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Economic Growth May Be Slowing, but It Has Yet to Contract

And we’re still bullish on long-term U.S. GDP growth.

Despite mixed economic signals, we’re largely maintaining the gross domestic product forecasts from our July outlook, with only minor adjustments.

We estimate a GDP growth rate of 1.8% for 2022, 1.2% for 2023, and much higher rates for 2024 through 2026.

- source: Morningstar Analysts

Although the GDP drop from the first half of the year led some to believe we were in an economic recession, we think this is very unlikely. The GDP drop was driven by the noisiest components of spending, and other data points suggest growth—though this growth is undoubtedly slowing.

That said, we think the risk of a recession will be most concentrated in 2023, when full-year growth hits a trough. We do think GDP growth will bounce back starting in 2024 as the Federal Reserve pivots to easing, and that resolution of supply constraint issues will facilitate an acceleration in growth without inflation becoming a concern again.

Our short-term GDP forecast is relatively in line with the consensus of economic forecasters. The longer-term forecasts, however, begin to diverge, as ours are far more optimistic than consensus. Altogether, we expect a cumulative 250 basis points in more real GDP growth through 2026 than the consensus does.

In our view, the consensus remains overly pessimistic on the recovery in the labor supply and has generally overreacted to near-term headwinds. We expect a growth rebound in 2024 as the effects of supply shocks fade, with the Fed providing support by backpedaling on monetary tightening as needed.

Drop in First-Half GDP Is Probably Just Statistical Noise

U.S. real GDP dropped 0.14% (0.6% annualized) in the second quarter of this year, following a 1.6% annualized drop in the first quarter.

As we’ve discussed previously, though this meets one common definition of a recession, we’re skeptical that output truly declined in the first half of 2022, given employment growth and other indicators.

The reported GDP decline was driven by the noisiest components of total spending (net exports and inventories), while final domestic demand (consumption plus investment) continued to increase. It’s also too early for the Fed's interest-rate hikes to be having a major effect on economic activity, given the usual lag.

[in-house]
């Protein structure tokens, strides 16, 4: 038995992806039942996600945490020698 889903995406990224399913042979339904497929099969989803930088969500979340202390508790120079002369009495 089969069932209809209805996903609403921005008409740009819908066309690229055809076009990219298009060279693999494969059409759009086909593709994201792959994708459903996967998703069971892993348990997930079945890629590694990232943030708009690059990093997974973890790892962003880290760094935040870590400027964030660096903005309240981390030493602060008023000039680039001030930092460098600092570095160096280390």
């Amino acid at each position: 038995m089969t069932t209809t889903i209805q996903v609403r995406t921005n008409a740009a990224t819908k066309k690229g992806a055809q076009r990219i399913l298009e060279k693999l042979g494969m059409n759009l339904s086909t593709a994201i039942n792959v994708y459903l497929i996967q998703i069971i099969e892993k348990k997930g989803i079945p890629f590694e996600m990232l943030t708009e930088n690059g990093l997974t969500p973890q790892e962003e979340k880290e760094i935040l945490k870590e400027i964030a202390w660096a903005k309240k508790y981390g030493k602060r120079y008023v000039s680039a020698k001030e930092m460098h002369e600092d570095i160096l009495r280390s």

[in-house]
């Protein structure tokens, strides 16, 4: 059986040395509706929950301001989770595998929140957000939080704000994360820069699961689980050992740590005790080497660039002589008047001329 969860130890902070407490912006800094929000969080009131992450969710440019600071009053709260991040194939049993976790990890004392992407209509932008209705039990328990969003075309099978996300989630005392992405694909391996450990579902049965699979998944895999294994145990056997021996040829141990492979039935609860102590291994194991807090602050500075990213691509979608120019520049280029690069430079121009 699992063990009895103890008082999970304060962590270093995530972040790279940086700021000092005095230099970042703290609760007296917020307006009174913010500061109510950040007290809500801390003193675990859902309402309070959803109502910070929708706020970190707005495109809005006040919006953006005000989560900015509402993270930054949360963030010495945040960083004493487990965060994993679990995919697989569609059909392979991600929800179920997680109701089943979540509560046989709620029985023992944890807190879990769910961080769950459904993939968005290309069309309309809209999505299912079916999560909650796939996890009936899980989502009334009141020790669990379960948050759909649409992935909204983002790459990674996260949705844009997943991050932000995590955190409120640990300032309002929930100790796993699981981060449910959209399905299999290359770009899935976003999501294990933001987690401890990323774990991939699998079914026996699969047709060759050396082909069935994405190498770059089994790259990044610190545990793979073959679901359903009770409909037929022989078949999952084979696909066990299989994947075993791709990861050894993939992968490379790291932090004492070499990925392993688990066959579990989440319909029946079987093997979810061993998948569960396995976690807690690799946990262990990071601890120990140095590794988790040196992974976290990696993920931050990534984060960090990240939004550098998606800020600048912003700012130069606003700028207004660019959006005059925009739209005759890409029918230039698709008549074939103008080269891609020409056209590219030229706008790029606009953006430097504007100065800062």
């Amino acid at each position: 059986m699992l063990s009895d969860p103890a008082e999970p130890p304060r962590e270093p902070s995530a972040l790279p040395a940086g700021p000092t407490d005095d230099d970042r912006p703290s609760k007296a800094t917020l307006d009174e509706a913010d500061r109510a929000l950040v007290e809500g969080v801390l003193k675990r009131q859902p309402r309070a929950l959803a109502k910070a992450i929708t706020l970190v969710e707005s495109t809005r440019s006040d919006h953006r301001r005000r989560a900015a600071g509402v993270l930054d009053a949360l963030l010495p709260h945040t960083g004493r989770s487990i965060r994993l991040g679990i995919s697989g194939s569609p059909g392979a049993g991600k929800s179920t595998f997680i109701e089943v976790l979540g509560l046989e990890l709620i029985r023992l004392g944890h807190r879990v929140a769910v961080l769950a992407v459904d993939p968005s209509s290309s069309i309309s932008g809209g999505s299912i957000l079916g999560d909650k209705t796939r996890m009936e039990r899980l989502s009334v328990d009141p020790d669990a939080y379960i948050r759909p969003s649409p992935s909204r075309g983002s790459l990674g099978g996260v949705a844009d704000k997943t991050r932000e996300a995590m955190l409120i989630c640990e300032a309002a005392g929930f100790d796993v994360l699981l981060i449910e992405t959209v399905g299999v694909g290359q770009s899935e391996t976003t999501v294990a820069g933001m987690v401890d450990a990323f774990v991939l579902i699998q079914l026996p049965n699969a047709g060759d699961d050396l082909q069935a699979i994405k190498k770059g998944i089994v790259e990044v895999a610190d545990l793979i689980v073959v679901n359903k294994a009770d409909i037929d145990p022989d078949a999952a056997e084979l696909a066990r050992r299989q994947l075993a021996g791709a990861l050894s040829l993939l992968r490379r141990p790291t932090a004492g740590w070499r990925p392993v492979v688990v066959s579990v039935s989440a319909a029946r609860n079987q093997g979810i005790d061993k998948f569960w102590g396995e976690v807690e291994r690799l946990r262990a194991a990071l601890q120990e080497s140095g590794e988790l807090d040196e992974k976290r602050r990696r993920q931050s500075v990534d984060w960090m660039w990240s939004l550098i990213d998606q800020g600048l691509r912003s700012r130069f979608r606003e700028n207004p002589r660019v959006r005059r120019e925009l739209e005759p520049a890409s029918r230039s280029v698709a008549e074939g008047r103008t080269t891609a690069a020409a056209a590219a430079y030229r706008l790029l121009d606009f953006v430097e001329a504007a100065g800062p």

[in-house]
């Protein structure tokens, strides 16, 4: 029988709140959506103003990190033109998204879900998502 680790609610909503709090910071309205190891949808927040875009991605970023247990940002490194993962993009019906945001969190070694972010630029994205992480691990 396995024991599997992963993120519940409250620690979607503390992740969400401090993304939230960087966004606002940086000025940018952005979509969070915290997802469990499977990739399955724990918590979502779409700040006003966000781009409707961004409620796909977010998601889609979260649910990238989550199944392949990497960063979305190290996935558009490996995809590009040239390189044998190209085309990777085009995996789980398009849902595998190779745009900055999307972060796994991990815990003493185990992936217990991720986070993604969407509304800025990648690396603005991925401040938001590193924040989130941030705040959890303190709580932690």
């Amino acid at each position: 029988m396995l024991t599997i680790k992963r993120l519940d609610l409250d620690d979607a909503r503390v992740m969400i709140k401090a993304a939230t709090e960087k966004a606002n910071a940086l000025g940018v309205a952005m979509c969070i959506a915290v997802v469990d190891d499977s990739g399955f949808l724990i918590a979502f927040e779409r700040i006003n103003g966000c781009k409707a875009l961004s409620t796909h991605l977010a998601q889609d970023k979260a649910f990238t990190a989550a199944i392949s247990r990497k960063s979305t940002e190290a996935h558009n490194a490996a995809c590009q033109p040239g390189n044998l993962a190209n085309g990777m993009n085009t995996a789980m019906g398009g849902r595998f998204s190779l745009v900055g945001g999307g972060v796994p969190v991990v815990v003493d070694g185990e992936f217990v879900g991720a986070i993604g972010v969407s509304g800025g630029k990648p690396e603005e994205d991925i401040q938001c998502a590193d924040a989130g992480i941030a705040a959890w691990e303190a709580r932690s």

- source: Morningstar Analysts

Finally, gross domestic income (which should be equivalent to GDP but is sourced from income data like profits and wages) showed an increase in the first half of 2022.

- source: Morningstar Analysts

U.S. Real GDP Remains Ahead of Its Prepandemic Mark

U.S. real GDP is still about 2.5% above fourth-quarter 2019 levels, although that leaves it lagging about 2% below the prepandemic trend (using the 2.3% growth rate averaged from 2016 to 2019). Although we’re doubtful that the economy is already contracting, growth has clearly slowed compared with earlier in the recovery.

Consumer goods spending has provided the biggest lift to GDP in the recovery, with net exports being the main drag. Real imports are up 16% since the start of the pandemic, as much of the surge in goods demand has leaked out of the country to instead support foreign manufacturers. This is part of why the ongoing recovery in services is important, as the domestic share of services content is much higher.

Bullish View on GDP Is Driven by Our Supply-Side View

Our longer-run GDP forecast is determined solely by our projections for the supply side of the economy, as we expect the Fed to calibrate aggregate demand so the economy is operating at full capacity.

GDP growth in the prepandemic years was fueled heavily by cyclical labor market expansion, during the long recovery from the Great Recession. So we can’t take it for granted that the prepandemic growth rate represents a good benchmark for long-term growth.

Our bullish view on GDP through 2026 compared with consensus is driven mostly by our expectations for labor supply. We expect labor force participation (adjusted for demographics) to soar past prepandemic rates as widespread job availability pulls in formerly discouraged workers. The consensus expects labor force participation to struggle to reach prepandemic rates.

We expect labor productivity growth to be roughly in line with consensus. The pandemic has already spurred a large boost to productivity, though more recently this has been obscured by short-term supply constraints. Productivity should be boosted as firms cope with tight labor markets by investing more in labor-saving capital and technology.

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